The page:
I once had a friend question how I could possibly like Bon Iver’s debut album For Emma, Forever Ago when I’d never been through a breakup. (That isn’t strictly true, but I’ve been with the same person for my whole adult life, so it’s much of a muchness.) I can’t remember exactly how I responded, but it was something like: just because I haven’t been sad over a breakup doesn’t mean I can’t relate to being sad. He seemed sceptical but didn’t push the point.
Roughly six years later, I have a better answer.
Now, admittedly, I don’t think relatability is a totally useless concept. I think, for example, there’s value in being able to see yourself reflected in art, especially for marginalised people. While a lot of writing on “representation” sometimes overstates the problem – or, more often, gives too much blame/credit to individual works of art rather than pop culture in aggregate – it really does distort people’s perceptions of themselves and society when the world is represented in the vast majority of stories as wealthier, whiter, straighter, more able-bodied, etc. than it is in reality. It’s generally a bit more complicated than “women can’t imagine themselves as ghostbusters, so they’ll never grow up to be ghostbusters” or whatever, but a more just society would definitely make lots of different kinds of art featuring lots of different kinds of people widely accessible to everyone. I also think, regardless of its value, that the phenomenon of people relating to art is interesting and worth thinking about as a way to learn more about art and people.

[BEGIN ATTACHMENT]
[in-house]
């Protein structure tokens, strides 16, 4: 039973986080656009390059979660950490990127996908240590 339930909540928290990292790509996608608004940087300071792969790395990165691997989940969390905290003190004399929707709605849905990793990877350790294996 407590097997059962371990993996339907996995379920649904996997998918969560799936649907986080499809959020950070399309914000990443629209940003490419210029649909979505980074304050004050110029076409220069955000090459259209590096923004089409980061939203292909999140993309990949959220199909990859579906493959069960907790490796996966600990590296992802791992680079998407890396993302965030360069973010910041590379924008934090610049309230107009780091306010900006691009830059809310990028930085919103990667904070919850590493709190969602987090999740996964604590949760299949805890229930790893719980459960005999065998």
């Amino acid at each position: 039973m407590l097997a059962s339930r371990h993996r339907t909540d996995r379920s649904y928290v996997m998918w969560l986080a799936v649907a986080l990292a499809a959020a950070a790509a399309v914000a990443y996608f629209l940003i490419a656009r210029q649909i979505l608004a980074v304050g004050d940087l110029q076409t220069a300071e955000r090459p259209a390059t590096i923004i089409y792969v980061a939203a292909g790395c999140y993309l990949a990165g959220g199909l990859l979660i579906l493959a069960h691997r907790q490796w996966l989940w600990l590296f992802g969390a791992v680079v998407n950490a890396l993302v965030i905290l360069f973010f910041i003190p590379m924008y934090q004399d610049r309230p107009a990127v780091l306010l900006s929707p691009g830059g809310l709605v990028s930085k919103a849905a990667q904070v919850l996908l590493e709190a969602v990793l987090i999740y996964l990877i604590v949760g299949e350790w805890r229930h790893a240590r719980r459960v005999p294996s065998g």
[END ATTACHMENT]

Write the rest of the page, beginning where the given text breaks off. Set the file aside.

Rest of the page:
But contemporary pop culture discourse puts way too much emphasis on relatability, to the extent “relatable” is constantly used as positive with no further context or clarification. The Meyerowitz Stories (New and Selected) “might not sound like much fun to sit through” intones one review after describing how it’s kind of sad, before reassuring the reader they’ll enjoy it anyway, because it’s relatable. Everything from the past needs an article explaining why it’s “still relatable” to reassure people it’s still good – see Jon Heder explaining how Napoleon Dynamite is “still relatable” to the “new generation” just twelve years after it came out. Good stories have relatable characters, good songs are about relatable experiences and feelings. That’s bad for lots of reasons, not least of all that most people who get paid to write about pop culture are, in fact, wealthier, whiter, straighter, more able-bodied, etc. than the general population, so they spend a shocking amount of time describing the particular problems of well-off urban professionals as if they’re the human condition. But even when marginalised people manage to slip past the barriers, hell, even if we imagined some sort of crazy world where the demographics of pop culture criticism reflected the actual makeup of society, there’s a deeper problem with putting such a high premium on relatability, namely that it creates its inverse: art that’s not relatable is bad. Relatability is not just a good quality, it is the quality of goodness itself.